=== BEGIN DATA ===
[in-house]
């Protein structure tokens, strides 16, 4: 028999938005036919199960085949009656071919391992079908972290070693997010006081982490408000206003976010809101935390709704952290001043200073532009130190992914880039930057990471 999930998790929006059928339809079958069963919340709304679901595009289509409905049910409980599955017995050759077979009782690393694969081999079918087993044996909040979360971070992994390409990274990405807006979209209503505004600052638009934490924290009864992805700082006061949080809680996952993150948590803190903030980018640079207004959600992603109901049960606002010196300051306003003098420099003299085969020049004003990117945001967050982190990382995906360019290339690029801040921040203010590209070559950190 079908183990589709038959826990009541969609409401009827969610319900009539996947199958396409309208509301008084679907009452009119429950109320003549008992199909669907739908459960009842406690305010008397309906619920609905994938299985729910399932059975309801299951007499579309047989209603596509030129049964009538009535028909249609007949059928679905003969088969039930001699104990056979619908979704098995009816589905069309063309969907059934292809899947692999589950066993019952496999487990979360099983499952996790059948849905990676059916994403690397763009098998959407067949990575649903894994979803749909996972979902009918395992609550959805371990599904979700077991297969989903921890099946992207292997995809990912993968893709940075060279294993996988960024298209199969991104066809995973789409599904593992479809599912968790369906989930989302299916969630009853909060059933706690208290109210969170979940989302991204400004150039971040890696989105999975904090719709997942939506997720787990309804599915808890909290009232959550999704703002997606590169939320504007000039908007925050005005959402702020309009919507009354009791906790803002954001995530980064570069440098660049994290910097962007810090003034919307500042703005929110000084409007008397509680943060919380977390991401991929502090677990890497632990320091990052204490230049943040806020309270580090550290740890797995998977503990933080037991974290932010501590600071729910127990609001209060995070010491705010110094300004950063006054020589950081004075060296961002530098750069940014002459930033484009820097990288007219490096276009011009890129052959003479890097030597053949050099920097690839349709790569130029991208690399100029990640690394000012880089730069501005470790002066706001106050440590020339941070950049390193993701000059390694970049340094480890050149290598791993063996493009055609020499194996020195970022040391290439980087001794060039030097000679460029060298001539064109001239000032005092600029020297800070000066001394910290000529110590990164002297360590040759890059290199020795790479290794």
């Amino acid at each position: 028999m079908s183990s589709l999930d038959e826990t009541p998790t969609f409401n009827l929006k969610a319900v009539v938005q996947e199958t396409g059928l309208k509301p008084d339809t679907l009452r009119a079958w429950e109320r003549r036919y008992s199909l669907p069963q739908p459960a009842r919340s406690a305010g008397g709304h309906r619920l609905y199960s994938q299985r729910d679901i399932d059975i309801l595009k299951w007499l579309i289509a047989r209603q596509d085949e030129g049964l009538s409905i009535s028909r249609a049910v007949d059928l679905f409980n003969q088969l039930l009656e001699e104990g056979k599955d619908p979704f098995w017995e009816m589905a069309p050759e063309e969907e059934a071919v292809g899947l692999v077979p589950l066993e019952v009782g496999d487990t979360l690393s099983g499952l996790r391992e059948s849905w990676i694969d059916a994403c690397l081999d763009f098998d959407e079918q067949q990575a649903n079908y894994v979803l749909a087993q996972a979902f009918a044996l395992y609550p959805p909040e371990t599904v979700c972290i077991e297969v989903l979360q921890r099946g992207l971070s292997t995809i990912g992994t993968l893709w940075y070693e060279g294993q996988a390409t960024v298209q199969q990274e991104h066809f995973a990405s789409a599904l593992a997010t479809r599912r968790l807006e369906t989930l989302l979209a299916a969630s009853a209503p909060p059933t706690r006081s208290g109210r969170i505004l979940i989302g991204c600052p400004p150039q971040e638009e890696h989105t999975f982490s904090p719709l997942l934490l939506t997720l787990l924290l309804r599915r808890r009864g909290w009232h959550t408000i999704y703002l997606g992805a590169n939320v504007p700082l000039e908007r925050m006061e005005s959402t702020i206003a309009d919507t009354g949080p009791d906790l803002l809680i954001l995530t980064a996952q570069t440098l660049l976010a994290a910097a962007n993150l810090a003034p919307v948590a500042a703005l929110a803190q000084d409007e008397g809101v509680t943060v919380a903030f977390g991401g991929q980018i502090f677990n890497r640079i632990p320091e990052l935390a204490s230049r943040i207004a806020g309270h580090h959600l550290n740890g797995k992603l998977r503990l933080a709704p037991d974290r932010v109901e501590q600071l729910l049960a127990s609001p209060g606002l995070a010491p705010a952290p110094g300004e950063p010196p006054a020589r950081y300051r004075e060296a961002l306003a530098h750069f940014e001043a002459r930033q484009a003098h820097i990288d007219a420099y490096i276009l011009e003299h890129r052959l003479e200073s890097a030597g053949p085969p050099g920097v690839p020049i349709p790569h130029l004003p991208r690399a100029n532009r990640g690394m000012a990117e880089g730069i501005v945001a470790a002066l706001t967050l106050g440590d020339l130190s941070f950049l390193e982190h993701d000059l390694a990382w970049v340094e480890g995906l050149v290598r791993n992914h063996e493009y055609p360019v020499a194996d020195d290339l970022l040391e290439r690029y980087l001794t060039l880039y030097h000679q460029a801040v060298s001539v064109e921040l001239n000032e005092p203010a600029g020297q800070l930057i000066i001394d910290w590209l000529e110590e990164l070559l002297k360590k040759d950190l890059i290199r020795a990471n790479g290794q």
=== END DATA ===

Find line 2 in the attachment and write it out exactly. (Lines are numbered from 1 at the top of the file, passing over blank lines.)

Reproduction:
């Protein structure tokens, strides 16, 4: 028999938005036919199960085949009656071919391992079908972290070693997010006081982490408000206003976010809101935390709704952290001043200073532009130190992914880039930057990471 999930998790929006059928339809079958069963919340709304679901595009289509409905049910409980599955017995050759077979009782690393694969081999079918087993044996909040979360971070992994390409990274990405807006979209209503505004600052638009934490924290009864992805700082006061949080809680996952993150948590803190903030980018640079207004959600992603109901049960606002010196300051306003003098420099003299085969020049004003990117945001967050982190990382995906360019290339690029801040921040203010590209070559950190 079908183990589709038959826990009541969609409401009827969610319900009539996947199958396409309208509301008084679907009452009119429950109320003549008992199909669907739908459960009842406690305010008397309906619920609905994938299985729910399932059975309801299951007499579309047989209603596509030129049964009538009535028909249609007949059928679905003969088969039930001699104990056979619908979704098995009816589905069309063309969907059934292809899947692999589950066993019952496999487990979360099983499952996790059948849905990676059916994403690397763009098998959407067949990575649903894994979803749909996972979902009918395992609550959805371990599904979700077991297969989903921890099946992207292997995809990912993968893709940075060279294993996988960024298209199969991104066809995973789409599904593992479809599912968790369906989930989302299916969630009853909060059933706690208290109210969170979940989302991204400004150039971040890696989105999975904090719709997942939506997720787990309804599915808890909290009232959550999704703002997606590169939320504007000039908007925050005005959402702020309009919507009354009791906790803002954001995530980064570069440098660049994290910097962007810090003034919307500042703005929110000084409007008397509680943060919380977390991401991929502090677990890497632990320091990052204490230049943040806020309270580090550290740890797995998977503990933080037991974290932010501590600071729910127990609001209060995070010491705010110094300004950063006054020589950081004075060296961002530098750069940014002459930033484009820097990288007219490096276009011009890129052959003479890097030597053949050099920097690839349709790569130029991208690399100029990640690394000012880089730069501005470790002066706001106050440590020339941070950049390193993701000059390694970049340094480890050149290598791993063996493009055609020499194996020195970022040391290439980087001794060039030097000679460029060298001539064109001239000032005092600029020297800070000066001394910290000529110590990164002297360590040759890059290199020795790479290794």